Fish dying


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Old 02-06-13, 08:51 PM
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Fish dying

My daughter has a fish bowl at her mom's place. She had a beta for about three years but it died a month or so after they moved to a new place. The replacement for that one died so my ex-wife put the bowl in a warmer room for the second replacement in case the temperature of the house was a problem but that one died in a couple days as well.

Now, I've had neither fish nor a water softener in my life but this new townhouse does have a water softener. Could the salt from that be the killer here?
 
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Old 02-06-13, 09:07 PM
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It's probably something different about the water... not necessarily the soft water, although that's a possibility, but tap water in general. Could also be the temperature, or temperature shock when it is being transferred, since they like warmer water.

Here's a couple links:

Betta In A Bowl - A Guide To Keeping And Caring For A Betta In A Fish Bowl
Changing Betta Fish Water | How to Change Beta Fish Water

Both mention using a water conditioner.
 
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Old 02-07-13, 03:03 AM
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Mitch17,

My first suggestion would be that the fishbowl needs to be cleaned properly with a TINY bit of bleach and warm water, and let to air dry. Any plants (plastic) rocks etc, can also be cleaned with the bleach solution, and let to air dry. Since Betta's need their water treated, as do all fish, be sure they are using a proper water conditioner for the fish in the water going into the bowl.

The links that XSleeper gave are a good start.
 
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Old 02-07-13, 07:27 AM
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Sounds good, thank you both.
 
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Old 02-07-13, 07:32 AM
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I used to have fish, for a really long time. When it came to water, I used to fill up buckets (just for water to be used for fish) and let it sit at least 5 days or more. This will clear the water of any additives that might have been used. Any of these additives can kill them, especially chlorine.
Also the temperature has to be pretty much exact. I would always put the fish in a bag with the previous water and let it float in the new water for an hour or two so the fish adjust to any temperature change.
 
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Old 02-07-13, 07:43 AM
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It's not expensive, would buying distilled water be a good idea?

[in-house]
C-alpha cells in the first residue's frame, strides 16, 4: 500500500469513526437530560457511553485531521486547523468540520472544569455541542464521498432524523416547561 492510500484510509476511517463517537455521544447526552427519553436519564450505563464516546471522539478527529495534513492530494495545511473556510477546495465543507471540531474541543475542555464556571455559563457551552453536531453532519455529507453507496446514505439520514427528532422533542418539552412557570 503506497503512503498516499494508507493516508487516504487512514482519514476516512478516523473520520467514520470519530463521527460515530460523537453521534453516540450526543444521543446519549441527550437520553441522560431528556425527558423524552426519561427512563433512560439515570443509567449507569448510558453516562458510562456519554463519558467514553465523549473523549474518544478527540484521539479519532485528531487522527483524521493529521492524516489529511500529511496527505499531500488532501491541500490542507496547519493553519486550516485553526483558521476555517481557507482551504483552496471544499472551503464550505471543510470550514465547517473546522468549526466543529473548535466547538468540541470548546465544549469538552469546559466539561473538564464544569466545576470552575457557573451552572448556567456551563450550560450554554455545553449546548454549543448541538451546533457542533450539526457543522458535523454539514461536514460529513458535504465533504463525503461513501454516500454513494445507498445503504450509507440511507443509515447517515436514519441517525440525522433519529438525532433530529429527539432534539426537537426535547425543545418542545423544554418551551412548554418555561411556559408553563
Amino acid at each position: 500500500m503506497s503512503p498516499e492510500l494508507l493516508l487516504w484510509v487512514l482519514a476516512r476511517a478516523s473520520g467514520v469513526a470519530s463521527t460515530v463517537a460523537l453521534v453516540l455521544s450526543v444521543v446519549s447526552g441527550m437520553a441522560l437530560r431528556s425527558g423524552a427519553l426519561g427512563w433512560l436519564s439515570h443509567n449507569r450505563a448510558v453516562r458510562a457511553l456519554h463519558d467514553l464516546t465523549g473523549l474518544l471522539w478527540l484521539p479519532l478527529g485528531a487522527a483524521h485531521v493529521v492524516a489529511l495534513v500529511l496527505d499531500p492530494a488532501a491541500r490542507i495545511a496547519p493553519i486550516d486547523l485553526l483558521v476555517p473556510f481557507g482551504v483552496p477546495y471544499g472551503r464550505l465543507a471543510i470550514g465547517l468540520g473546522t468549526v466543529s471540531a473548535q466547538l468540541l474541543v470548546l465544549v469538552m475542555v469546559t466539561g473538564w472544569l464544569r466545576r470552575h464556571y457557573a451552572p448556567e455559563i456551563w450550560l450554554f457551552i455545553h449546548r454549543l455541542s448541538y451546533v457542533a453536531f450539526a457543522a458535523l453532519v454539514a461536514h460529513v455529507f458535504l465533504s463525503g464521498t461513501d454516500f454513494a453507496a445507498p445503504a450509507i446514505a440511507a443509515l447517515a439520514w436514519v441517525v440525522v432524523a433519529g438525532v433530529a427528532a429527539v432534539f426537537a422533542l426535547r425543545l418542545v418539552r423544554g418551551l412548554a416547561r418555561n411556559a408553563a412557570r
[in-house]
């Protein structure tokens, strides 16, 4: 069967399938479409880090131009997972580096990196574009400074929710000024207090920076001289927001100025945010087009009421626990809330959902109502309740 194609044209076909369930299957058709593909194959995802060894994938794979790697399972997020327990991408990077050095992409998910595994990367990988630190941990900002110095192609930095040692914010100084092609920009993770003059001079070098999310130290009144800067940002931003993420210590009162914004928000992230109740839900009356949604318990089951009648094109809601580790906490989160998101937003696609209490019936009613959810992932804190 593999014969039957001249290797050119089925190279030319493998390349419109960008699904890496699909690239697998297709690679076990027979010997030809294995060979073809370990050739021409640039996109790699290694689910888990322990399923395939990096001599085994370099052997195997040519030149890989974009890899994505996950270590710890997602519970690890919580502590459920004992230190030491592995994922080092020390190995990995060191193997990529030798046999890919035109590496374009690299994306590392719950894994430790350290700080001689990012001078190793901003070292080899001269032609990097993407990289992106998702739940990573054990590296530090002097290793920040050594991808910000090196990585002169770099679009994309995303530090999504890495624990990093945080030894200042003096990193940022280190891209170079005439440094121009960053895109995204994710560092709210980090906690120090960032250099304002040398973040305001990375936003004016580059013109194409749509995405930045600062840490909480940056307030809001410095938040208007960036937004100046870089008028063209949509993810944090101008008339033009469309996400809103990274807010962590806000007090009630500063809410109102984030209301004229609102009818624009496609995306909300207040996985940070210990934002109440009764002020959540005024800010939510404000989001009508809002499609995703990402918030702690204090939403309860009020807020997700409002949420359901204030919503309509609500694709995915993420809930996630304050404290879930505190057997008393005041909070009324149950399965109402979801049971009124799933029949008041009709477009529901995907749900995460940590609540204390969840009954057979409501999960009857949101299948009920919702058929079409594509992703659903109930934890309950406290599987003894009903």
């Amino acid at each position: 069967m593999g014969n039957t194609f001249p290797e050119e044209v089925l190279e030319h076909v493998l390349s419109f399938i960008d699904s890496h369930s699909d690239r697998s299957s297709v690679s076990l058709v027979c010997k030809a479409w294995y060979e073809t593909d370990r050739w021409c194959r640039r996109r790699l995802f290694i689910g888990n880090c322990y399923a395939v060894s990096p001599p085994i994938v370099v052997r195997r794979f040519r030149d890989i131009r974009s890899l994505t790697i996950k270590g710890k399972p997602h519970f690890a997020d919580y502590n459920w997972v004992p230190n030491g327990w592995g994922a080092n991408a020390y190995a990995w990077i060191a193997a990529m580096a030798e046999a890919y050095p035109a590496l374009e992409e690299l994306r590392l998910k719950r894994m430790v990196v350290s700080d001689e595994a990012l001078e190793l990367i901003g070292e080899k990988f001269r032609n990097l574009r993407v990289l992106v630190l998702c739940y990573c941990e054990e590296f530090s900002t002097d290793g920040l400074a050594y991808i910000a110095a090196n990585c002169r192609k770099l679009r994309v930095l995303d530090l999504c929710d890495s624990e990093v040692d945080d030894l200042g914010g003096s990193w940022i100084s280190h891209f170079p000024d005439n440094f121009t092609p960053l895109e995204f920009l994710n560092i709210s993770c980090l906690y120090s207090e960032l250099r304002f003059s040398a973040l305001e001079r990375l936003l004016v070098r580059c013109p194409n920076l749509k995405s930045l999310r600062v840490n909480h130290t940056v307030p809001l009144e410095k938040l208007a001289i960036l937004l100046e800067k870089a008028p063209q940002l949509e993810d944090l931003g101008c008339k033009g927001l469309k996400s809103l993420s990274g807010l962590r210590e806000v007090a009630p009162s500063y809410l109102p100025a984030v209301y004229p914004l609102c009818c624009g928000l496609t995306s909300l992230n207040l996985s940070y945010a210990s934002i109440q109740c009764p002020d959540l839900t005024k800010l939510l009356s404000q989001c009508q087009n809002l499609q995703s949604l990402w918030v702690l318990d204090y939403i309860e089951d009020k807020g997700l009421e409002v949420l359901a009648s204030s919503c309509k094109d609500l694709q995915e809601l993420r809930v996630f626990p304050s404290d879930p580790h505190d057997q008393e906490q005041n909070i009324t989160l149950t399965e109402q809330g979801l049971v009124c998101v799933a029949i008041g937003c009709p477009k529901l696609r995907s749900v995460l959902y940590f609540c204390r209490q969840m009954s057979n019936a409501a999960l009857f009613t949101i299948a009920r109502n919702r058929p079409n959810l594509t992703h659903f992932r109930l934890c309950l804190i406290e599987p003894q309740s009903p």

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Old 02-07-13, 07:55 AM
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I wouldn't use distilled water, but the bottled spring water should be OK. It's basically tap water that's been sitting around to get rid of chemicals and additives, like I used to do.
 
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Old 02-07-13, 07:57 AM
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In which case the tap water is cheaper and easier. Thanks.
 
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Old 02-07-13, 09:04 AM
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Just age the water and add some drops to eliminate chlorine. Do not use a completer water change, do it in stages over time to eliminate "shock". Keep everything stable in the bowl and the bigger, the better for betas since they like to build bubble nests and do not like to be frustrated. - I made the BIG mistake when starting out and put in an aerator!!!

The preparation for breeding is amzing, but not as good as the the actual process and the rearing, Avoid light changes and major air circulation if you try to breed them.

Dick
 
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Old 02-07-13, 09:08 AM
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I'm just going to add, that I used to clean the tanks with salt water, then rinsed well, rather than use bleach. Even a trace of bleach is very toxic to them.
 
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Old 02-07-13, 09:28 AM
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Bleach is ugly stuff, it's only in my house because I use it to clean the deck. I like the salt water idea.
 

Last edited by stickshift; 02-07-13 at 02:01 PM.
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Old 02-08-13, 12:08 AM
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For reference to those concerned about using bleach. I worked with 200+ aquariums ranging from 10 gallon to 205 gallon sizes. We ALWAYS used one capful of bleach to 5 gallons of water to disinfect the tanks. They were allowed to air dry and not once did we have an issue with fish dying after a cleaning of any of the 100+ tanks. Anytime we got a contagious disease in the tanks that was not easily treatable or we lost a lot for no apparent reason, we cleaned the tanks.
 
 

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